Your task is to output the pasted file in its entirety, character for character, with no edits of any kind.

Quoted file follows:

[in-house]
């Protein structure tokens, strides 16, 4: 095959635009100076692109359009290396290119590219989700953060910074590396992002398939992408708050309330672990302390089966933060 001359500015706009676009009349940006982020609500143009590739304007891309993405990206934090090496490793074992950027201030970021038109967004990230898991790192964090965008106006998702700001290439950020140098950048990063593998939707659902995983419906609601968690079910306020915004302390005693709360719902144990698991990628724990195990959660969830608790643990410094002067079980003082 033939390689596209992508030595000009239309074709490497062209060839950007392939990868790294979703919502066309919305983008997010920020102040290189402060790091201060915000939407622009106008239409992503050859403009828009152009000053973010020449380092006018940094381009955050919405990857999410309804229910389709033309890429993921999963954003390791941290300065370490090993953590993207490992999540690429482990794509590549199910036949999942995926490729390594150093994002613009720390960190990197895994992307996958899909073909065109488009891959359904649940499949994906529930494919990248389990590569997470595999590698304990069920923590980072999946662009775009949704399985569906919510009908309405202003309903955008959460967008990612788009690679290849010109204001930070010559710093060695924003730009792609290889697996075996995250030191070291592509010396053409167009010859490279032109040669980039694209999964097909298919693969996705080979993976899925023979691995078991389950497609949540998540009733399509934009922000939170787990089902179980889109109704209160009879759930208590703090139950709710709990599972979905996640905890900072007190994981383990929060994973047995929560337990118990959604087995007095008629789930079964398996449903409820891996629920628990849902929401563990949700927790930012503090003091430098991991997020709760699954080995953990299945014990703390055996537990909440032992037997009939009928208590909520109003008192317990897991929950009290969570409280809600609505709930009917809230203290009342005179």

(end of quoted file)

[in-house]
């Protein structure tokens, strides 16, 4: 095959635009100076692109359009290396290119590219989700953060910074590396992002398939992408708050309330672990302390089966933060 001359500015706009676009009349940006982020609500143009590739304007891309993405990206934090090496490793074992950027201030970021038109967004990230898991790192964090965008106006998702700001290439950020140098950048990063593998939707659902995983419906609601968690079910306020915004302390005693709360719902144990698991990628724990195990959660969830608790643990410094002067079980003082 033939390689596209992508030595000009239309074709490497062209060839950007392939990868790294979703919502066309919305983008997010920020102040290189402060790091201060915000939407622009106008239409992503050859403009828009152009000053973010020449380092006018940094381009955050919405990857999410309804229910389709033309890429993921999963954003390791941290300065370490090993953590993207490992999540690429482990794509590549199910036949999942995926490729390594150093994002613009720390960190990197895994992307996958899909073909065109488009891959359904649940499949994906529930494919990248389990590569997470595999590698304990069920923590980072999946662009775009949704399985569906919510009908309405202003309903955008959460967008990612788009690679290849010109204001930070010559710093060695924003730009792609290889697996075996995250030191070291592509010396053409167009010859490279032109040669980039694209999964097909298919693969996705080979993976899925023979691995078991389950497609949540998540009733399509934009922000939170787990089902179980889109109704209160009879759930208590703090139950709710709990599972979905996640905890900072007190994981383990929060994973047995929560337990118990959604087995007095008629789930079964398996449903409820891996629920628990849902929401563990949700927790930012503090003091430098991991997020709760699954080995953990299945014990703390055996537990909440032992037997009939009928208590909520109003008192317990897991929950009290969570409280809600609505709930009917809230203290009342005179």